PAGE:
On the other hand, India argued that Jadhav was not an Indian spy; it pointed out that “he was kidnapped from Iran.” It also wanted the ICJ to nullify Jadhav’s trial. It viewed Pakistan’s non-compliance with Article 36 of the Convention as a violation of international law. Even though, it is important to understand and evaluate India’s side of the story in depth to conduct Jadhav’s trail according to the Court’s verdict, nevertheless, Jadhav’s two confessional statements could make it extremely difficult for India to justify Jadhav’s innocence in any way.      

Moreover, it is interesting how the Court’s verdict on Jadhav’s case is being perceived as a victory for both sides.

Pakistan is content with the Court’s verdict because it did not declare Jadhav innocent and did not clear him of all the charges straightaway. Rather, it demanded a reassessment of Jadhav’s case in light of Article 36 of the Convention. In fact, the Prime Minister of Pakistan, Imran Khan welcomed the decision made by the Court because it did not “acquit, release and return” Jadhav. Jadhav is responsible for carrying out heinous crimes against Pakistan and its people. Hence, as long as the intensity of his crimes is being taken into account, there should be no harm in re-examining Jadhav’s case according to the Court’s verdict.

Another advantage for Pakistan pertaining to a review of Jadhav’s case is that Pakistan has to only reconsider in accordance with Article 36 of the Convention – that is, it has to allow consular access to Jadhav. This would allow Jadhav to communicate frequently with his consulate official. However, the Court’s decision that, “the obligation to provide effective review and reconsideration can be carried out in various ways. The choice of means is left to Pakistan”, is perhaps the best part of this judgment.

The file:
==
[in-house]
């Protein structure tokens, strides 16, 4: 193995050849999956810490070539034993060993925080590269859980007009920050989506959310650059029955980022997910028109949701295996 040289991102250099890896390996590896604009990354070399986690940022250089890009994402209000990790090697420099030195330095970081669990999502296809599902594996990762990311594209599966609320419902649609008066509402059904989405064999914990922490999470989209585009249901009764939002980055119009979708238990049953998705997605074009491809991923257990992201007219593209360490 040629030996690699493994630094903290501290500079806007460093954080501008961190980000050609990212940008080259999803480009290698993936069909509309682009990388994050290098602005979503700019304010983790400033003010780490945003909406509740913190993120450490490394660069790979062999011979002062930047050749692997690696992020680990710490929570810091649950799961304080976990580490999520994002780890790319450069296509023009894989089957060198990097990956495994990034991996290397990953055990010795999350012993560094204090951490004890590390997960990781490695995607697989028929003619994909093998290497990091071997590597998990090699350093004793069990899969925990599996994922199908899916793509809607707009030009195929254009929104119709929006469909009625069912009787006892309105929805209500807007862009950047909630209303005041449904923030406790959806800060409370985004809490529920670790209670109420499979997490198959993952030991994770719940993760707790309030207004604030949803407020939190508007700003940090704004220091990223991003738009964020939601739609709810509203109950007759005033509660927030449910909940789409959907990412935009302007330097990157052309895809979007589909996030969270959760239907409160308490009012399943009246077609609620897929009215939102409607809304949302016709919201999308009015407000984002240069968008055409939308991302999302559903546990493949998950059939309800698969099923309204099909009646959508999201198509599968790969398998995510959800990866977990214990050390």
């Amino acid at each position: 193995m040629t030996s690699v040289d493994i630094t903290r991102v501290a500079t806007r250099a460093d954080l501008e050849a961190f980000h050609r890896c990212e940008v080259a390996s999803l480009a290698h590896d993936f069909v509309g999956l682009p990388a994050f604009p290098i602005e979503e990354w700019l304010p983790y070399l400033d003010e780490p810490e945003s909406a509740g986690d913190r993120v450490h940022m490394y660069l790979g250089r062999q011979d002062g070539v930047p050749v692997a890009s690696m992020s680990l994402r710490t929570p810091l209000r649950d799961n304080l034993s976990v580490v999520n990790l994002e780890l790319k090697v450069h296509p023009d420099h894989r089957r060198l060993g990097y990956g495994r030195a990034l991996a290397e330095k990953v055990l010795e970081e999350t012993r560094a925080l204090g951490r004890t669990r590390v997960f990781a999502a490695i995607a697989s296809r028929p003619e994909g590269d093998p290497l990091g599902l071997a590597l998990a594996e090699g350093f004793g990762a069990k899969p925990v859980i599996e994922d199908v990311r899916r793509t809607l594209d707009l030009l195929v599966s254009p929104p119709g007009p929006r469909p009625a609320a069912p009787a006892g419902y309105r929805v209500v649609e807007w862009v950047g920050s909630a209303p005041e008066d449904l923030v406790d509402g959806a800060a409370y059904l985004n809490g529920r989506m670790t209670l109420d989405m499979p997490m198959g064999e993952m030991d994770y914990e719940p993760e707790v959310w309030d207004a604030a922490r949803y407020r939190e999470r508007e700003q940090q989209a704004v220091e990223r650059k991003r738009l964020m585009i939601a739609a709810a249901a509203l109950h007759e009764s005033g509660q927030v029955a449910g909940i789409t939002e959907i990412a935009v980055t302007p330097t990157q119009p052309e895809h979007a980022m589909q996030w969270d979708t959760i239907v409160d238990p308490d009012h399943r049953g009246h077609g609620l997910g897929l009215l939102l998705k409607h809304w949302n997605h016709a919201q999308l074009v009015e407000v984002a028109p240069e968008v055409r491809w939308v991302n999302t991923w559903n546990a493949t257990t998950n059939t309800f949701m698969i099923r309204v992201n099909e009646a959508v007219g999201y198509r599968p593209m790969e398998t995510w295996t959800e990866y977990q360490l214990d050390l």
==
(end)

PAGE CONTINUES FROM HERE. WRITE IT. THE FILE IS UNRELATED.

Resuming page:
The ICJ’s verdict on Jadhav is a victory for India too. This is precisely because it helped put off the execution of Jadhav’s death sentence until Pakistan undergoes another round of review and reconsideration. This might have put India in a favorable condition, but only temporarily. This is because the Court has “rejected all other remedies sought by India, which included the annulment of the military court decision convicting Jadhav, restricting Pakistan from executing the sentence, securing Jadhav’s release and ordering his return to India.” This, many could suppose, is a big setback for India.  

As of now, Pakistan has decided to tackle Jadhav’s case “as per law.”

Nevertheless, Pakistan also believes that Jadhav should be held accountable for his horrific and reprehensible crimes against the people of the country.

Under no circumstances should such acts of brutality be ignored or simply forgiven. Furthermore, India is most likely to urge Pakistan to review Jadhav’s case in an open civilian court instead of a closed military court. Pakistan has already agreed to review and reconsider Jadhav’s case as per the Court’s instructions. However, Jadhav himself has admitted that he was involved in many disruptive activities in Pakistan. Hence, even if India’s demands are accommodated in dealing with Jadhav and proceeding according to the Court’s decision, evidences against Jadhav are evident.

The author, Samrah Alam, is a research intern at the PIIA. She is pursuing her masters degree at NYU in Global Affairs.  


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Filed under Courts, Criminal Justice, Criminal law, Discussion, ICJ, India, Pakistan, Politics